Exhibit honors MSU's history with Africa
A new exhibit at Michigan State University tells the decades-long tale of “Africa in mid-Michigan.”
As part of the university’s Year of Global Africa, a new exhibit at the MSU Main Library, “Nsukka to Now: The History of African Studies at MSU,” pays homage to the rich history of African Studies at Michigan State.
“As we celebrate MSU's history of connection with our many partners across Africa and throughout the African diaspora, we thought it was an excellent opportunity to tell the history of those connections through material we hold in our special collections,” said Jessica Achberger, African studies librarian and adjunct assistant professor of history.
In the late-1950s under president John Hannah, MSU faculty and their families traveled to Nigeria to help establish the nation’s first indigenous university. Nnamdi Azikiwe, Nigeria’s then-governor, reached out to Hannah in search of a partner to build what he called a “people’s university.” With support from USAID, MSU helped establish and build curriculum for University of Nigeria Nsukka, Africa’s first land-grant university, which opened in 1960.
“Many of the pieces in the exhibit are items from collections held in MSU Libraries’ Special Collections, including material from the University of Nigeria Nsukka, material related to the history of the African Studies Center, items from the African Activist Archive and material donated by retiring African Studies faculty,” Achberger said. “There are documents; photographs; ephemeral items; books and objects, including textiles, buttons, and other objects related to African Studies research,” she said.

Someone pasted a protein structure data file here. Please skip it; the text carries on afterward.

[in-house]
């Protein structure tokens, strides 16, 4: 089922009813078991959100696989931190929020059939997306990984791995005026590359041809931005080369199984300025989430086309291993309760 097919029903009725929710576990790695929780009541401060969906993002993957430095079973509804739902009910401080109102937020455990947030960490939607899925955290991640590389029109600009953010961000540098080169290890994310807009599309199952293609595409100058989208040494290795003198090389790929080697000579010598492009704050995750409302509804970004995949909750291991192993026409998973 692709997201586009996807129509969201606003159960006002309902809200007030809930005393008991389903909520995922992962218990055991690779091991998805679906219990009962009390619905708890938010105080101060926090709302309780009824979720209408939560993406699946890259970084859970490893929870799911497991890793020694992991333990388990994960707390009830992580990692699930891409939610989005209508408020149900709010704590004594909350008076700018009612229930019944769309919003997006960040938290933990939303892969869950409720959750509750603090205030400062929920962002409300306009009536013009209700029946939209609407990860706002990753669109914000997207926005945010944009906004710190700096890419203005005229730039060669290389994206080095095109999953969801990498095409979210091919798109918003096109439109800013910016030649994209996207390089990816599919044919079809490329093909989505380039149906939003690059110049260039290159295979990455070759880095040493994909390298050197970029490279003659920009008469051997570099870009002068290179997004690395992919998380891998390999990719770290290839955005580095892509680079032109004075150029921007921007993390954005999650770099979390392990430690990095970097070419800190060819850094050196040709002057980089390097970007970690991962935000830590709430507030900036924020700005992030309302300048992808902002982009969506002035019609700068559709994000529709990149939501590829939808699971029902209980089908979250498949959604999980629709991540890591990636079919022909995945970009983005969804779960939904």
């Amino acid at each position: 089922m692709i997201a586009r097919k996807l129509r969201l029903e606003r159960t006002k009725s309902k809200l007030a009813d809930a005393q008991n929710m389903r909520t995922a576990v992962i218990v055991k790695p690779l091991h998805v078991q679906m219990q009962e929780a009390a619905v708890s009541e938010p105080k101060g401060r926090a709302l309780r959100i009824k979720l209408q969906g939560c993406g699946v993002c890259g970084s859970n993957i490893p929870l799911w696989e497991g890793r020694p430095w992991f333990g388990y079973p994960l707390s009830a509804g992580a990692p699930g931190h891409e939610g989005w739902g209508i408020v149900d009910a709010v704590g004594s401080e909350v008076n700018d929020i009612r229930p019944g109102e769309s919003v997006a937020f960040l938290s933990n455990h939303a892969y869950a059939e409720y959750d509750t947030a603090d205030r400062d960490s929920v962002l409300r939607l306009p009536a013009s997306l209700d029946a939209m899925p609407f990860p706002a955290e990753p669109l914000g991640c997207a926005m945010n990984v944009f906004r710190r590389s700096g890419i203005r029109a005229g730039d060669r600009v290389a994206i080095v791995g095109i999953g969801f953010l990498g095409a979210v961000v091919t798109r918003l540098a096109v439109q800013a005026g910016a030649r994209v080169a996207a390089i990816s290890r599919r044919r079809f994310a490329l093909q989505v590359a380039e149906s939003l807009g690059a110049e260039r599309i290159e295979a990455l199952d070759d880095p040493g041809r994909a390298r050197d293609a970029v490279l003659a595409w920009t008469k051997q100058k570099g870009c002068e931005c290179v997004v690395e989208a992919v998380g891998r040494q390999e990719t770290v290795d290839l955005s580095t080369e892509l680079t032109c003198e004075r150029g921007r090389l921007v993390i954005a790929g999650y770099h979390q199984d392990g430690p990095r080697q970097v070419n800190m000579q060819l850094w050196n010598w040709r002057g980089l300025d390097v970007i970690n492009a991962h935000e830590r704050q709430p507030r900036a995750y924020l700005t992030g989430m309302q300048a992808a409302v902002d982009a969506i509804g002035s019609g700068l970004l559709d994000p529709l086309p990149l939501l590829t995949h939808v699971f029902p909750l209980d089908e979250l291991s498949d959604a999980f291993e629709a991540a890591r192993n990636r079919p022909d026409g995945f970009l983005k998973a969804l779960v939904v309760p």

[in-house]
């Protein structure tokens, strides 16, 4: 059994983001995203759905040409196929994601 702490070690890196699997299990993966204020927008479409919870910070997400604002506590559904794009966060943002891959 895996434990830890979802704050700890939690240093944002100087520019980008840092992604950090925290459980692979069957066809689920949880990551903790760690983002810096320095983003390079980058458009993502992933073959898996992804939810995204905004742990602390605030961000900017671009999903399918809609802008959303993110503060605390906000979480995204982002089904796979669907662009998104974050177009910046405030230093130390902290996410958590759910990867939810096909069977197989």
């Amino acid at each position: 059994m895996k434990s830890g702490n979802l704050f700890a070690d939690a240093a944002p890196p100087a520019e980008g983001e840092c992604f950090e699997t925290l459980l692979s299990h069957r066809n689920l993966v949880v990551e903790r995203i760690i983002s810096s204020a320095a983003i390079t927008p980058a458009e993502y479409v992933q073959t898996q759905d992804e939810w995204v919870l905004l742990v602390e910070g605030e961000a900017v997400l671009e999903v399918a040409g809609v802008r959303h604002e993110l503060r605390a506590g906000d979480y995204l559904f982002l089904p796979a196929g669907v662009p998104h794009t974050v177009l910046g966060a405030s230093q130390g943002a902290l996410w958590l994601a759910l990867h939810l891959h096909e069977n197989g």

For nearly 60 years, MSU’s African Studies Center has been a leader in research, teaching and partnerships. Since 1960, the Africana librarians have built one of the largest, and most unique, Africana collections in the world.
The exhibit, on display at the Main Library through December 2018, is second to be displayed at the new Special Collections gallery space.
Using material from Michigan State University Libraries’ Special Collections, this exhibit focuses on three key themes in the history of African Studies at MSU: partnership, innovation, and activism.
“Each of the panels highlights one or more elements of these three themes” Achberger said. “Items in the gallery include materials related to MSU’s history and continuing partnerships with the African continent, activism related to African issues – including anti-apartheid and liberation movement activism – and innovation in the research and teaching of our faculty.”